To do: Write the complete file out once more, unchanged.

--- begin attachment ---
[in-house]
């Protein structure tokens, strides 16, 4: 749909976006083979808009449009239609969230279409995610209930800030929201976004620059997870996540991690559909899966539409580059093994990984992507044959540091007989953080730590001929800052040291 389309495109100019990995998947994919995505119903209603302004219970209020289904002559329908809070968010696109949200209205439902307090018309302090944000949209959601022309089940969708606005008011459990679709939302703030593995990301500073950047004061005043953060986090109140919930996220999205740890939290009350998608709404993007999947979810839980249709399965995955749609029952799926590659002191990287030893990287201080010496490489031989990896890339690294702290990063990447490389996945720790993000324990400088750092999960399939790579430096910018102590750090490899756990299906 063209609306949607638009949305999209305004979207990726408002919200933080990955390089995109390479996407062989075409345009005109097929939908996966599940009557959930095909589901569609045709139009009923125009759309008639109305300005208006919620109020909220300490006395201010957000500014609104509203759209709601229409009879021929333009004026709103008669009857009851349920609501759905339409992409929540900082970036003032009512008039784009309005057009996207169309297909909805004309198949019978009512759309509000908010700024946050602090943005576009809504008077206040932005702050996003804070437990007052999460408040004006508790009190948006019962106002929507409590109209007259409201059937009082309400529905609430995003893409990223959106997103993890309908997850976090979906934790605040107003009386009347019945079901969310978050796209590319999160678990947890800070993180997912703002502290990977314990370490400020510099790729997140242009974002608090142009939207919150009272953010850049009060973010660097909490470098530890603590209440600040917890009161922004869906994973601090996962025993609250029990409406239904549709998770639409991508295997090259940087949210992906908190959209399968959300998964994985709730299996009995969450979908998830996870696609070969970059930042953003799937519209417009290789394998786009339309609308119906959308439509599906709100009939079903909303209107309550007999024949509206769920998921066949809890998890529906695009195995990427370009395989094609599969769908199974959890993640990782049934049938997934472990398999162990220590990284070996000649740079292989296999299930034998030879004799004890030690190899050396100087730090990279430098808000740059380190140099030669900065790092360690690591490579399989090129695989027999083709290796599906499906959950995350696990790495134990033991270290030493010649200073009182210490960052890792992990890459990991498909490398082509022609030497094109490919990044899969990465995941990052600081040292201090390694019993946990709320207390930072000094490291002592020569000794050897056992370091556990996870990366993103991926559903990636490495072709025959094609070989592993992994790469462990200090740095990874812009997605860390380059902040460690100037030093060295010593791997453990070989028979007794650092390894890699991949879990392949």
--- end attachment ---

[in-house]
């Protein structure tokens, strides 16, 4: 749909976006083979808009449009239609969230279409995610209930800030929201976004620059997870996540991690559909899966539409580059093994990984992507044959540091007989953080730590001929800052040291 389309495109100019990995998947994919995505119903209603302004219970209020289904002559329908809070968010696109949200209205439902307090018309302090944000949209959601022309089940969708606005008011459990679709939302703030593995990301500073950047004061005043953060986090109140919930996220999205740890939290009350998608709404993007999947979810839980249709399965995955749609029952799926590659002191990287030893990287201080010496490489031989990896890339690294702290990063990447490389996945720790993000324990400088750092999960399939790579430096910018102590750090490899756990299906 063209609306949607638009949305999209305004979207990726408002919200933080990955390089995109390479996407062989075409345009005109097929939908996966599940009557959930095909589901569609045709139009009923125009759309008639109305300005208006919620109020909220300490006395201010957000500014609104509203759209709601229409009879021929333009004026709103008669009857009851349920609501759905339409992409929540900082970036003032009512008039784009309005057009996207169309297909909805004309198949019978009512759309509000908010700024946050602090943005576009809504008077206040932005702050996003804070437990007052999460408040004006508790009190948006019962106002929507409590109209007259409201059937009082309400529905609430995003893409990223959106997103993890309908997850976090979906934790605040107003009386009347019945079901969310978050796209590319999160678990947890800070993180997912703002502290990977314990370490400020510099790729997140242009974002608090142009939207919150009272953010850049009060973010660097909490470098530890603590209440600040917890009161922004869906994973601090996962025993609250029990409406239904549709998770639409991508295997090259940087949210992906908190959209399968959300998964994985709730299996009995969450979908998830996870696609070969970059930042953003799937519209417009290789394998786009339309609308119906959308439509599906709100009939079903909303209107309550007999024949509206769920998921066949809890998890529906695009195995990427370009395989094609599969769908199974959890993640990782049934049938997934472990398999162990220590990284070996000649740079292989296999299930034998030879004799004890030690190899050396100087730090990279430098808000740059380190140099030669900065790092360690690591490579399989090129695989027999083709290796599906499906959950995350696990790495134990033991270290030493010649200073009182210490960052890792992990890459990991498909490398082509022609030497094109490919990044899969990465995941990052600081040292201090390694019993946990709320207390930072000094490291002592020569000794050897056992370091556990996870990366993103991926559903990636490495072709025959094609070989592993992994790469462990200090740095990874812009997605860390380059902040460690100037030093060295010593791997453990070989028979007794650092390894890699991949879990392949």